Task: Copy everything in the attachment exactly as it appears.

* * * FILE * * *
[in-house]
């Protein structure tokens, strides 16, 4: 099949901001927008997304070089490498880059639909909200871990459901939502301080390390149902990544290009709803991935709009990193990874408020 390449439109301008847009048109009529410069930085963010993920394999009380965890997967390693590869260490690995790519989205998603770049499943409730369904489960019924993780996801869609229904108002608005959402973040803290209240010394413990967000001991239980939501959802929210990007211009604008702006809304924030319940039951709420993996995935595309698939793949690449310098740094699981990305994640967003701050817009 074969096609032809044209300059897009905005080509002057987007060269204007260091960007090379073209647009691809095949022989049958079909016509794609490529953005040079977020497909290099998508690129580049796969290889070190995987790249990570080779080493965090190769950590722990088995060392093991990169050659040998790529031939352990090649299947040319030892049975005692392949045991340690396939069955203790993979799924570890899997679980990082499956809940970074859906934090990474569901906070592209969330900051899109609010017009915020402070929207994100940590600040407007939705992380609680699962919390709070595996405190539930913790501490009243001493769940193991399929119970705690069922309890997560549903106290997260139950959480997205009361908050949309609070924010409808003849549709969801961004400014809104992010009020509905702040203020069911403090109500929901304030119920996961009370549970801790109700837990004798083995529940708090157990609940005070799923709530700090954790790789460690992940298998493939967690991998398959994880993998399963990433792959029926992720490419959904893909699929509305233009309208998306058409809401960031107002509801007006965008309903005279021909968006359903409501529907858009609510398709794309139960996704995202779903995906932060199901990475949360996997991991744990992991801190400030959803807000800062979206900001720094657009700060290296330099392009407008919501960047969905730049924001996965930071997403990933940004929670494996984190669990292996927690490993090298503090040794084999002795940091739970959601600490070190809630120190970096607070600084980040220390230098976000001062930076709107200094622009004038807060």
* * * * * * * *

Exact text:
[in-house]
């Protein structure tokens, strides 16, 4: 099949901001927008997304070089490498880059639909909200871990459901939502301080390390149902990544290009709803991935709009990193990874408020 390449439109301008847009048109009529410069930085963010993920394999009380965890997967390693590869260490690995790519989205998603770049499943409730369904489960019924993780996801869609229904108002608005959402973040803290209240010394413990967000001991239980939501959802929210990007211009604008702006809304924030319940039951709420993996995935595309698939793949690449310098740094699981990305994640967003701050817009 074969096609032809044209300059897009905005080509002057987007060269204007260091960007090379073209647009691809095949022989049958079909016509794609490529953005040079977020497909290099998508690129580049796969290889070190995987790249990570080779080493965090190769950590722990088995060392093991990169050659040998790529031939352990090649299947040319030892049975005692392949045991340690396939069955203790993979799924570890899997679980990082499956809940970074859906934090990474569901906070592209969330900051899109609010017009915020402070929207994100940590600040407007939705992380609680699962919390709070595996405190539930913790501490009243001493769940193991399929119970705690069922309890997560549903106290997260139950959480997205009361908050949309609070924010409808003849549709969801961004400014809104992010009020509905702040203020069911403090109500929901304030119920996961009370549970801790109700837990004798083995529940708090157990609940005070799923709530700090954790790789460690992940298998493939967690991998398959994880993998399963990433792959029926992720490419959904893909699929509305233009309208998306058409809401960031107002509801007006965008309903005279021909968006359903409501529907858009609510398709794309139960996704995202779903995906932060199901990475949360996997991991744990992991801190400030959803807000800062979206900001720094657009700060290296330099392009407008919501960047969905730049924001996965930071997403990933940004929670494996984190669990292996927690490993090298503090040794084999002795940091739970959601600490070190809630120190970096607070600084980040220390230098976000001062930076709107200094622009004038807060």